CHICAGO (CBS) — A new book offers a fascinating glimpse into the history of one of Chicago’s oldest and most renowned hospitals.

WBBM Newsradio’s Regine Schlesinger reports, as part of the series “Images of America,” Dr. Stanford Shulman compiled photographs of Children’s Memorial Hospital – now Lurie Children’s Hospital – tracing the hospital’s history, starting as an 8-bed cottage in 1882, when Chicago was a city bursting at the seams.

“There was a lot of disease, there was a lot of crowding, and a lot of poverty,” he said.

Shulman, a longtime doctor at Children’s, said the original hospital offered relief for sick kids, providing what was – at the time – state-of-the-art medical treatment.

“The therapy of tuberculosis consisted of fresh air and sunshine,” he said. “The cure rates that were documented in the 1890s and 1900s, with that kind of therapy plus good nutrition, is astounding.”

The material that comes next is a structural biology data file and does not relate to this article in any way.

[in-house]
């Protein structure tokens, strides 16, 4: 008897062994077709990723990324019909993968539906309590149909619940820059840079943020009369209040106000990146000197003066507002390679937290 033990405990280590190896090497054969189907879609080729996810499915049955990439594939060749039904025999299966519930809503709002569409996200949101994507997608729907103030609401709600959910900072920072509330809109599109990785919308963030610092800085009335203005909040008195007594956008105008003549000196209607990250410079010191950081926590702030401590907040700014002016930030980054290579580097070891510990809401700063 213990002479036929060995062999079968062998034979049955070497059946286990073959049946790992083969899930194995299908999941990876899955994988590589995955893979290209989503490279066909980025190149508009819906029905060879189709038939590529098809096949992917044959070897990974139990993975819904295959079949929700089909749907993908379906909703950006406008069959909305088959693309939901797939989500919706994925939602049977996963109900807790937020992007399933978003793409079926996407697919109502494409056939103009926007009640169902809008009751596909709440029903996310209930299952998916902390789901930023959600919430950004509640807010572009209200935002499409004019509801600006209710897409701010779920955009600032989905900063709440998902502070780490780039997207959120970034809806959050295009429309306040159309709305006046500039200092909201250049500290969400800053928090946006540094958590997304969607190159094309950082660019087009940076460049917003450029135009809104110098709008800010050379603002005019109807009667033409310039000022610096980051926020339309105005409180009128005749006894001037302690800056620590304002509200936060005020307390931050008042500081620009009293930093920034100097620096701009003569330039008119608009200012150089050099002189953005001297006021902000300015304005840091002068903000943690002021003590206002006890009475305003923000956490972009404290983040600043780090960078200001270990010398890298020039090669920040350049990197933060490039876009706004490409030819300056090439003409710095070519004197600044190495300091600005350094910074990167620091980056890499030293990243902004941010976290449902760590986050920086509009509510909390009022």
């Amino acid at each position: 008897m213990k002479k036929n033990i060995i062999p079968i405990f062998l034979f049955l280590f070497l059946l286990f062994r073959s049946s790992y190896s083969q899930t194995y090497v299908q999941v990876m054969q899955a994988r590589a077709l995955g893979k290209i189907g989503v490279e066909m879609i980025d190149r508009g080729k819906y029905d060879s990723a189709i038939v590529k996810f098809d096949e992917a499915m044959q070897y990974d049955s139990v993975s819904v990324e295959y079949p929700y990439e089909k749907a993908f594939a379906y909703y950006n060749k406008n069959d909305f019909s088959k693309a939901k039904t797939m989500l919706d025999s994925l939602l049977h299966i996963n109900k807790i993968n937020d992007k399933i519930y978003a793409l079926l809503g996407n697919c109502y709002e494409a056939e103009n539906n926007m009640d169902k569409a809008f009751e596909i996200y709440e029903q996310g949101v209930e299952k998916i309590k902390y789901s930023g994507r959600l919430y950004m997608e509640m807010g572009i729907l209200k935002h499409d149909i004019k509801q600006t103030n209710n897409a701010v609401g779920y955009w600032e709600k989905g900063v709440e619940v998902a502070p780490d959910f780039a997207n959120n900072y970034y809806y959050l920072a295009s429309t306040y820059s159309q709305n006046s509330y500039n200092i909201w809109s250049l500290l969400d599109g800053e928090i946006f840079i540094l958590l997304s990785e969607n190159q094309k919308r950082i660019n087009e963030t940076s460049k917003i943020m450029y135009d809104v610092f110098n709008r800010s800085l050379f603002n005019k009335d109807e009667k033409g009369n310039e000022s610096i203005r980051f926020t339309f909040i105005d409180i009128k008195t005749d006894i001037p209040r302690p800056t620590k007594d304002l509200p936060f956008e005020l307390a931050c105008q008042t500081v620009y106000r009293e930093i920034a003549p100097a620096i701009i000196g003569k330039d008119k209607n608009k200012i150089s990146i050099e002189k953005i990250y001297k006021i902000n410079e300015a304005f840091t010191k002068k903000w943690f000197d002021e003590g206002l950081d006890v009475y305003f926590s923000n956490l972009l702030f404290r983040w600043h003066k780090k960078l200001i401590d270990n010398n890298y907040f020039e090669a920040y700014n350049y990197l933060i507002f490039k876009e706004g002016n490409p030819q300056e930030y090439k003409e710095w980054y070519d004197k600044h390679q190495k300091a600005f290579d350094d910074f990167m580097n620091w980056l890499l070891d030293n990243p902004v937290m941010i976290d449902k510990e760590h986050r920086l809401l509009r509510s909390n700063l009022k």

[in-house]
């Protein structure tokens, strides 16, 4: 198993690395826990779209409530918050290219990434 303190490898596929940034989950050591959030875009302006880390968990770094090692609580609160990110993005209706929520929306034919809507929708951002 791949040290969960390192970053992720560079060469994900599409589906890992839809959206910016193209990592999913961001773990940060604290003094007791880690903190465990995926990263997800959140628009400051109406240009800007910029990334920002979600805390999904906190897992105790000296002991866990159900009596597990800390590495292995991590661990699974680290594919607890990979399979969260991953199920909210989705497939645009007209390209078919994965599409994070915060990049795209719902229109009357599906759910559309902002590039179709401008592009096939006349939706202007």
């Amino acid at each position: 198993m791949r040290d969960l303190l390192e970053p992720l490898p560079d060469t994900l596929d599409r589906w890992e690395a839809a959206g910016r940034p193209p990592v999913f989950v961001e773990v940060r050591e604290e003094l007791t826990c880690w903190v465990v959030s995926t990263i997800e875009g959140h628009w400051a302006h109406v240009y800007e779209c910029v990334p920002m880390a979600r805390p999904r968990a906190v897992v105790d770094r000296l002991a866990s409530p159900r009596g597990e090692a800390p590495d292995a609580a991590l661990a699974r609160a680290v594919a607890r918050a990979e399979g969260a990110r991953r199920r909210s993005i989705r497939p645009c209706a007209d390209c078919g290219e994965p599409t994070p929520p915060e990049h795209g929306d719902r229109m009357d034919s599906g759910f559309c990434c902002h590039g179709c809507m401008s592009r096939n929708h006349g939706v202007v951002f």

Julia Foster Porter opened the original hospital in 1882 after her 13-year-old son, Maurice, died of rheumatic fever, and she realized there was no hospital in Illinois that specialized in treating children.

At the turn of the century, the hospital moved to the parcel of land in Lincoln Park where it stood until it moved to Streeterville in 2012, and was renamed the Ann & Robert H. Lurie Children’s Hospital.

Shulman’s book “Children’s Memorial Hospital of Chicago” traces not only the hospital’s history, but the evolution of medicine over the past 130 years.

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